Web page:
National Youth Leadership Forum Features DoD Role, Opportunities
By Donna Miles
American Forces Press Service
WASHINGTON, Oct. 14, 2005 A group of high-achieving high school students interested in future careers in defense, intelligence or diplomacy got a peek behind the scenes at Pentagon operations here Oct. 12.
More than three dozen participants in the National Youth Leadership Forum on Defense, Intelligence and Diplomacy spent the day at the Defense Department headquarters here, where they sat through briefings about military operations, met with military members and even got to sample "meals, ready-to-eat," packaged military rations.
"I love it," 16-year-old Leanne Whitlow, of Roxboro, N.C., said of the week-long forum as she stood in line, waiting for Army Staff Sgt. Renee Mosely to hand her an MRE lunch. Whitlow noted she's likely to have many more MREs in her future, which she hopes to spend in the Marine Corps.
She praised the forum, a twice-a-year session that offers young people the opportunity to meet some of the country's top decision makers and exposes them to critical national issues. "It gives you an outlook of the world today and the issues going on," Whitlow said.
During the Pentagon visit, representatives of the different military services described day-to-day life in the armed forces, including candid views of the ups and downs.
One panel member described what he called a low point in his career: standing in the snow during a training exercise at Grafenwoehr, Germany, soaking wet and running on 36 hours of duty with no sleep. Others described the difficulties of leaving families behind during long deployments.
But they lit up when telling the students about the pluses of military service, including the opportunities to go to school and travel to what one called "the greatest privilege of all: to serve with other dedicated professionals in defense of the country."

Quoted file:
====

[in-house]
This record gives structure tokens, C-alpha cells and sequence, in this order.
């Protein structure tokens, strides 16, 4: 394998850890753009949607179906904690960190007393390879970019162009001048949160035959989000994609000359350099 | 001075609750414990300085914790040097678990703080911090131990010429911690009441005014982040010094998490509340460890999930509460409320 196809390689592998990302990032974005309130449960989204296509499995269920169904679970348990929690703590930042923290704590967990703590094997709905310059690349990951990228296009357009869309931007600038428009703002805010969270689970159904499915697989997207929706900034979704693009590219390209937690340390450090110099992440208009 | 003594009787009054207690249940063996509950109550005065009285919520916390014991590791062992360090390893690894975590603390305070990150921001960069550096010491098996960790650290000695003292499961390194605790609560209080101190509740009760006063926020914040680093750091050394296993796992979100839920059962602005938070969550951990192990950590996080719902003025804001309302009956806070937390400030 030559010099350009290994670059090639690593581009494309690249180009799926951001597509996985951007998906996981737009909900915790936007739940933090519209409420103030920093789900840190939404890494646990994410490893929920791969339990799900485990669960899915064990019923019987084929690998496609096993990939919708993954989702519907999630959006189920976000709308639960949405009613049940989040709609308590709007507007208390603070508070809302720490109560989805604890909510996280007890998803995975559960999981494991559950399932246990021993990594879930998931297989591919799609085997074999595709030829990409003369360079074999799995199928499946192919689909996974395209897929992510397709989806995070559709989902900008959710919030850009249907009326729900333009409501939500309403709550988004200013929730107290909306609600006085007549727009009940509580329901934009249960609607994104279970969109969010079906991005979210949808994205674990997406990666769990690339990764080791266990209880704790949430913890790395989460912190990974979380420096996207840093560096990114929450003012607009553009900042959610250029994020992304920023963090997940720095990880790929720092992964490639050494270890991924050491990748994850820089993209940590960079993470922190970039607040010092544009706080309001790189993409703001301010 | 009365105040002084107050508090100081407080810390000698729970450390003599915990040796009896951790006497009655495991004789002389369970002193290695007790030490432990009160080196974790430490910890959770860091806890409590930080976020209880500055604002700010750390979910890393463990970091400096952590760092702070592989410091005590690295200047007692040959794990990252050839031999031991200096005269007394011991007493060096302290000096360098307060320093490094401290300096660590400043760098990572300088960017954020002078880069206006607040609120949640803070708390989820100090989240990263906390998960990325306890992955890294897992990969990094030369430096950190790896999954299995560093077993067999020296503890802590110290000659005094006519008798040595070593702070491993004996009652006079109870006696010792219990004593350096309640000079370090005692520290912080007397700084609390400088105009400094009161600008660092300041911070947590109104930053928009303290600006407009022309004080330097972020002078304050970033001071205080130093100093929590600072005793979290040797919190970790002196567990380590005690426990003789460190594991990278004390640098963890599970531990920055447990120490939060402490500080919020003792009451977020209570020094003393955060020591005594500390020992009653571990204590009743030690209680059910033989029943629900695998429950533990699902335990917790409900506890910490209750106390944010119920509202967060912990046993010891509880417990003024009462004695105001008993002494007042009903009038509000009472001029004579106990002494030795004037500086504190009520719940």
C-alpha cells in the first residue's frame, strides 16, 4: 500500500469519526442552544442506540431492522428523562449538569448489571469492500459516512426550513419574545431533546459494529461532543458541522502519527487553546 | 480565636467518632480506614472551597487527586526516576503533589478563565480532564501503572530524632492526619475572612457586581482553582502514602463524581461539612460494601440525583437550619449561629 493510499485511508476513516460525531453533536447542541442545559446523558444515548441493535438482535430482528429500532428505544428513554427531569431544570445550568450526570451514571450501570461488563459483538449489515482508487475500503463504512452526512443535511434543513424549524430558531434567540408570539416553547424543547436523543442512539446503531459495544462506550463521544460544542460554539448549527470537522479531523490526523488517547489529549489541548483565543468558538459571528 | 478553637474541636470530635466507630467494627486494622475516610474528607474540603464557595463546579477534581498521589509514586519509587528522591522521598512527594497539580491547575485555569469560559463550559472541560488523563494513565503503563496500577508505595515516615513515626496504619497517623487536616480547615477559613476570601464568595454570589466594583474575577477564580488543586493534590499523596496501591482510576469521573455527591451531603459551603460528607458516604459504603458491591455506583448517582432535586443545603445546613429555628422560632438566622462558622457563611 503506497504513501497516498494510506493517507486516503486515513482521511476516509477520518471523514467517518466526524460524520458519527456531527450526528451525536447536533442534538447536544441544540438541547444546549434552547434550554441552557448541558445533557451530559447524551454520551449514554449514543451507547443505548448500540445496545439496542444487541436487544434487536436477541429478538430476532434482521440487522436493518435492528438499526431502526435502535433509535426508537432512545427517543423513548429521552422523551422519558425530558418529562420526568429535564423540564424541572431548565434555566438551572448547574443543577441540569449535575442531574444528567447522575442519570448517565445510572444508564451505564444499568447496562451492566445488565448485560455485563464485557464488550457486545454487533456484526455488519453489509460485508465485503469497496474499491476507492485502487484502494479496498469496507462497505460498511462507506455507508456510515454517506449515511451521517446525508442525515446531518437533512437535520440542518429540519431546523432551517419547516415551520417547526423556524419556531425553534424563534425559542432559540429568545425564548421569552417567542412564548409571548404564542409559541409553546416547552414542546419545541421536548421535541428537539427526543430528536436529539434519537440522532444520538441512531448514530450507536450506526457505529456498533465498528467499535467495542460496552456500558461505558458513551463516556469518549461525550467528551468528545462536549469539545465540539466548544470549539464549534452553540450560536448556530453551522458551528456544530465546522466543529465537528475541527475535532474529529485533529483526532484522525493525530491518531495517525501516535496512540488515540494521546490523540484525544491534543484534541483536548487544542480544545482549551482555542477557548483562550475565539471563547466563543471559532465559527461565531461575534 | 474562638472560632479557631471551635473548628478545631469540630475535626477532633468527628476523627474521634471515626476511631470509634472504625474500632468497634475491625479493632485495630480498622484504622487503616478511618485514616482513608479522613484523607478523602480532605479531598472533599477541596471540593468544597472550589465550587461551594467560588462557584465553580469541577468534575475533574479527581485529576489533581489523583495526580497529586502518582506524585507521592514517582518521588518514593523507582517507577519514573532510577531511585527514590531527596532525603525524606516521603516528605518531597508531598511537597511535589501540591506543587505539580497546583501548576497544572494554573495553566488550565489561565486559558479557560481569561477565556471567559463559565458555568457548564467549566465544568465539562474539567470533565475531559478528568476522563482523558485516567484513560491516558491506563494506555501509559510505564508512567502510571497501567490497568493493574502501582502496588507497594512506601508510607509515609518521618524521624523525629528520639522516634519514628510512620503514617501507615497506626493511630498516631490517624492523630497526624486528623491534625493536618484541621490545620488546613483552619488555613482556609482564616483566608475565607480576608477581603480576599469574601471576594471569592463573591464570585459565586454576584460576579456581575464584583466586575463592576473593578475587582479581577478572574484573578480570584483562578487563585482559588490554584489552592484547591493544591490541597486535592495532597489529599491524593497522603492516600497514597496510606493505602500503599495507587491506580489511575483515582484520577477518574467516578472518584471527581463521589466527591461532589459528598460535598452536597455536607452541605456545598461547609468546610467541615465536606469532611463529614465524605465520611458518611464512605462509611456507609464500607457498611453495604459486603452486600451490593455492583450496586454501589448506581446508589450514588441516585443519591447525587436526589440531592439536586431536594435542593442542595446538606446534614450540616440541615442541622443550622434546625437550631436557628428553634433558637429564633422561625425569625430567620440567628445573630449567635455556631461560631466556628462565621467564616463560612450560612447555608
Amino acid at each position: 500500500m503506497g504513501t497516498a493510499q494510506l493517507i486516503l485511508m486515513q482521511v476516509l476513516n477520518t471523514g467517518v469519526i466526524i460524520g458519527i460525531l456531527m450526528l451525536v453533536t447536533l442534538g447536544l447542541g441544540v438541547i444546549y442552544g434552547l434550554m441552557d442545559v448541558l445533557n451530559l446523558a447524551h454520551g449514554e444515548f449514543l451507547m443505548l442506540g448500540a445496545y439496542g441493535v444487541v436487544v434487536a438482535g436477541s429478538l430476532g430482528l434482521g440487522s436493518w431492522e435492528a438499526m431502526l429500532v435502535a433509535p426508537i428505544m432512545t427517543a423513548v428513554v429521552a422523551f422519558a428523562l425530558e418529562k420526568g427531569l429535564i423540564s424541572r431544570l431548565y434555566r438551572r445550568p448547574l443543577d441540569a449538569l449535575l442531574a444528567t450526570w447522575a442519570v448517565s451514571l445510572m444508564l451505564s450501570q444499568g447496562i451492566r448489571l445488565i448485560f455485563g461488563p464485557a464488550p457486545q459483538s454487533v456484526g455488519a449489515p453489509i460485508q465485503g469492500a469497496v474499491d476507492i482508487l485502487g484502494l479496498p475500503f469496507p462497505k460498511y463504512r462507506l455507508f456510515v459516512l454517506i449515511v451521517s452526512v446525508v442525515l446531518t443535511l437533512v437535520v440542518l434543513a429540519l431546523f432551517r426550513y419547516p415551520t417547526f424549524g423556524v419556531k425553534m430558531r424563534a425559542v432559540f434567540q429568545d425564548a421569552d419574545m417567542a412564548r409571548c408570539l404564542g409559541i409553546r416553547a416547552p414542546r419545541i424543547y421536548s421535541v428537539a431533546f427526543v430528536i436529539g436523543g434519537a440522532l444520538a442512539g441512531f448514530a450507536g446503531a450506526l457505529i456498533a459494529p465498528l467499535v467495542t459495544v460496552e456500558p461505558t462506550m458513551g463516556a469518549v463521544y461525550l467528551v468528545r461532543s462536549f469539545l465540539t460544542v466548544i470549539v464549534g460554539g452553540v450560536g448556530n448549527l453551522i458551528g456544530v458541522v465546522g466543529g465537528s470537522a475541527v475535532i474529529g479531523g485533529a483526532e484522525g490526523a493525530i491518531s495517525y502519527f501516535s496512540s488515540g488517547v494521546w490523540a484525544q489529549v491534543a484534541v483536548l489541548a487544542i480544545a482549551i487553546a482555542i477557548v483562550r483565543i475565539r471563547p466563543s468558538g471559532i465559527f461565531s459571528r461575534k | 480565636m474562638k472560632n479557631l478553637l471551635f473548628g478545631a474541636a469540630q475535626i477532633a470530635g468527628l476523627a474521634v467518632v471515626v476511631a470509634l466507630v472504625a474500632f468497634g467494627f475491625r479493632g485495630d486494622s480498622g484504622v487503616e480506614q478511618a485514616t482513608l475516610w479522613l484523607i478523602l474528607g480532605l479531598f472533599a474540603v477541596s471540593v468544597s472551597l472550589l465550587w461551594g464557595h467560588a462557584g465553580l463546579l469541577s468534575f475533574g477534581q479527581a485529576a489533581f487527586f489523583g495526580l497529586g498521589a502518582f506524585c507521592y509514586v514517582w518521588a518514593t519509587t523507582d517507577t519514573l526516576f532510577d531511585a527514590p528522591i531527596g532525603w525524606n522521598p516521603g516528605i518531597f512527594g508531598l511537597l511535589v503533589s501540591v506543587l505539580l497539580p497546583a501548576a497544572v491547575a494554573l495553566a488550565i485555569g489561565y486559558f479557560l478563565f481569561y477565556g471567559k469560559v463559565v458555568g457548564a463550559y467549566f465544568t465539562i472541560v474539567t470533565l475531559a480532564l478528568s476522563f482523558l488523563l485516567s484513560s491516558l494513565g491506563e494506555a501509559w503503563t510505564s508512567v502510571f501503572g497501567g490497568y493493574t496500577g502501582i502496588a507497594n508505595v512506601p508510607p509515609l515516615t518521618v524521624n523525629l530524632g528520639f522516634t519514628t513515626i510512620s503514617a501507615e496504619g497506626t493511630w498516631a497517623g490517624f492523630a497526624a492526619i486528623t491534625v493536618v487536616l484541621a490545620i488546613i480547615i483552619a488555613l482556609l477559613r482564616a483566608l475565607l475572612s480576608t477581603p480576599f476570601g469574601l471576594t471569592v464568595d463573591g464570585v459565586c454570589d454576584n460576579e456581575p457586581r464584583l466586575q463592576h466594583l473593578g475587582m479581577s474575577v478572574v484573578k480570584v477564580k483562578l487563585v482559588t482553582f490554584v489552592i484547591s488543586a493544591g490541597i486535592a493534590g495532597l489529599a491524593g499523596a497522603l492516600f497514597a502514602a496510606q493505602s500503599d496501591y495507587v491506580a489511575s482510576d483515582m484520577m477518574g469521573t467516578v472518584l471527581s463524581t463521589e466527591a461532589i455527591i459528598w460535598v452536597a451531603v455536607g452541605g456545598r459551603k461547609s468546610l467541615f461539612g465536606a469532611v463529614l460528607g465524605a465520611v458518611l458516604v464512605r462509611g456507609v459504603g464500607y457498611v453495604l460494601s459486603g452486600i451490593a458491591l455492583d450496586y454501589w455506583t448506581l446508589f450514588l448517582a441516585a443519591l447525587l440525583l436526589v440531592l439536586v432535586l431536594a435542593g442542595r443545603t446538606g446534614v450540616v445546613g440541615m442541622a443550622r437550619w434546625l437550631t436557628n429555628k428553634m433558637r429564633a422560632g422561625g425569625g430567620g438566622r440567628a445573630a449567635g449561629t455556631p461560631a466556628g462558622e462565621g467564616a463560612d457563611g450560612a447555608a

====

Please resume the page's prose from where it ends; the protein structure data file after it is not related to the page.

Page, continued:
Petty Officer 2nd Class Cleveland Hodges told the students he joined the Navy planning to stay just long enough to earn money for college. But, he said, he loves the sea service so much he's now planning to make it a career.
Seventeen-year-old Michael Barden, a Junior ROTC cadet from San Antonio, called the National Youth Leadership Forum for Defense, Intelligence and Diplomacy "a lot of fun and a good experience" that gave him valuable insights for his future. Barden plans to go to Notre Dame University, then join the Army or serve the country in another way.
Ron Filan, a 17-year-old from Toms River, N.J., called his Pentagon visit and participation in the forum "an excellent opportunity to meet people in the field." He said the experience reaffirmed his dream of going to the U.S. Military Academy, at West Point, N.Y.
Beth Schultz, director of the forum, said the program offers a unique opportunity for high-achieving students to prepare for their future professional careers.
"This is designed to expose them to some of the options out there for them and getting them excited about potentially doing something in this career field," she said.
Through classroom sessions, lectures, visits to defense, intelligence and diplomatic operations throughout Washington, D.C., and participation in a weeklong practical exercise, students get tremendous exposure to the process that ultimately leads to U.S. policies and decisions, she explained.
"Our goal is for them to come out (of this program) saying that this is the best thing they've ever done," she said. "And that's exactly what a lot of them are saying."
This forum wraps up Oct. 15 with a mock Cabinet meeting that addresses a national crisis scenario facing the United States, Schultz said.
Kevin Wesolowski, a Defense Department representative who accompanied the students throughout their Pentagon activities, said the program gave the students an opportunity to hear about the important roles both military and civilian personnel play within DoD.
"It's through programs like this that we are able to stimulate the minds of this great nation's youth and to spark their interest in a career with the Department of Defense, whether military or civilian," he said.
The National Youth Leadership Forum is a nonprofit educational organization established in 1992 to help top-notch young people prepare for their future professional careers.
The forum's mission is to bring various professions to life, empowering outstanding young people with the confidence they'll need to make well-informed career choices.
Participants are selected for the program based on academic abilities, leadership and an interest in the career field being studied.
In addition to the defense, intelligence and diplomacy field, other forums focus on law, medicine, nursing and technology.